In the arena of sexual harassment, we’ve come a long way, baby. In general, the public is more aware of what conduct is forbidden in the workplace, and many employers train managers and employees alike to prevent such conduct. As a society, we are much more likely to have work environments free from sexual harassment than we were when the U.S. Supreme Court first clearly defined sexual harassment hostile environment cases as illegal in Meritor Savings Bank v. Vinson, 477 U.S. 57 (1986).
However, this progress should not make us close our eyes to inexplicable legal decisions where the courts simply don’t seem to get it. First, there is the judicially created doctrine that a claim for sexual harassment must involve conduct that is “severe or pervasive.” This judicial fiction can be used to permit abhorrent conduct in the workplace, and label it as “not sexual harassment.” Second, the concept of “severe or pervasive” is, to put it mildly, a subjective concept subject to the decision maker’s own bias or perspective. In particular, the bias of judicial gatekeepers, who throw out sexual harassment cases before they reach a jury or overturn jury verdicts finding the plaintiff was a victim of sexual harassment, keeps getting in the way. Judges can simply declare that the conduct isn’t severe or pervasive enough and voilà, the plaintiff has not been harassed!
This leads me to comment on the recent case of Brennan v Towsend & O’Leary, ___Cal.App.4th___ (October 18, 2011). In Ms. Brennan’s case the jury found that the employer created a hostile environment. The judge overturned the jury’s verdict on a judgment notwithstanding the verdict (JNOV). The Court of Appeal agreed, claiming that the conduct was not, in its judicial opinion, severe or pervasive.
However, determining whether or not conduct is severe or pervasive is not an objective determination; it is in the eye of the beholder. Thus, we must ask: not severe or pervasive enough according to whom? The conduct in the Brennan case was severe or pervasive enough for the jury. The superior court judge originally let the evidence go to trial, suggesting at least initially that the judge must have thought it was severe or pervasive enough for the jury to hear.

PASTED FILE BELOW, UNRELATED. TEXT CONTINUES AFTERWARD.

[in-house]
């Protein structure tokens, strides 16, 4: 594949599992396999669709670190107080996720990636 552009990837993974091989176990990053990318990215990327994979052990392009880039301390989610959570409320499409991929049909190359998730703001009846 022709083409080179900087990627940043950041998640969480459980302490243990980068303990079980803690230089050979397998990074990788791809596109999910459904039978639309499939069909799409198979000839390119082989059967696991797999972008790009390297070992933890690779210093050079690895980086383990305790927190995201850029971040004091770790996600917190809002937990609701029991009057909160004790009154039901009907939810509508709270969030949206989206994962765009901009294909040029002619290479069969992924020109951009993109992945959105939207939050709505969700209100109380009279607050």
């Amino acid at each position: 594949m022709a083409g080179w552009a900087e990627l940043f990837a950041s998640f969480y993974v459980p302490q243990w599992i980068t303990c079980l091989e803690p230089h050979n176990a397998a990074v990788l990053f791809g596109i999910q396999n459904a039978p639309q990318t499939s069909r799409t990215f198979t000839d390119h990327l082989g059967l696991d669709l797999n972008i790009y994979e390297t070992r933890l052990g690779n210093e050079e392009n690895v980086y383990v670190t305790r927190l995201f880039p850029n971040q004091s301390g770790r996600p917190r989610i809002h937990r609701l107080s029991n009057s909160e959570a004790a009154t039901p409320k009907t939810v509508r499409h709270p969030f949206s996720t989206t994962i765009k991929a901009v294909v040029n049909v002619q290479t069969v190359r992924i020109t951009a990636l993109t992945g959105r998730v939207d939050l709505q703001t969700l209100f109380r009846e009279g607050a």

So, let’s look at the facts here, and you can vote yourself. The fact that readers may differ on whether the conduct was severe or pervasive is just my point: this is a jury question, not a gatekeeper question. I personally can’t quite get over the fact that the trial judge and three Court of Appeal judges went out of their way to protect a manager who referred to the plaintiff in a corporate email as a “big-titted mindless one.” This was not the only sexist language or conduct in the workplace. What about the company sponsored party where one of the owners wore a Santa hat with the word “bitch” printed across it? Or what about the owner who repeatedly questioned the plaintiff about her sex life, along with inappropriate hand gestures? And once Ms. Brennan complained, she was retaliated against. As noted in the dissent, although the retaliation was not sexual in nature, it was sex based.
I do believe that Ms. Brennan may have been in a better position if her complaint had included a claim for retaliation. However, that is no reason to second guess the jury’s judgment and discretion. We think we know sexual harassment when we see it. How dare these four judges take away Ms. Brennan’s verdict to justify their own personal and subjective beliefs that the environment wasn’t hostile enough! We still have a long way to go, baby!
November 27, 2011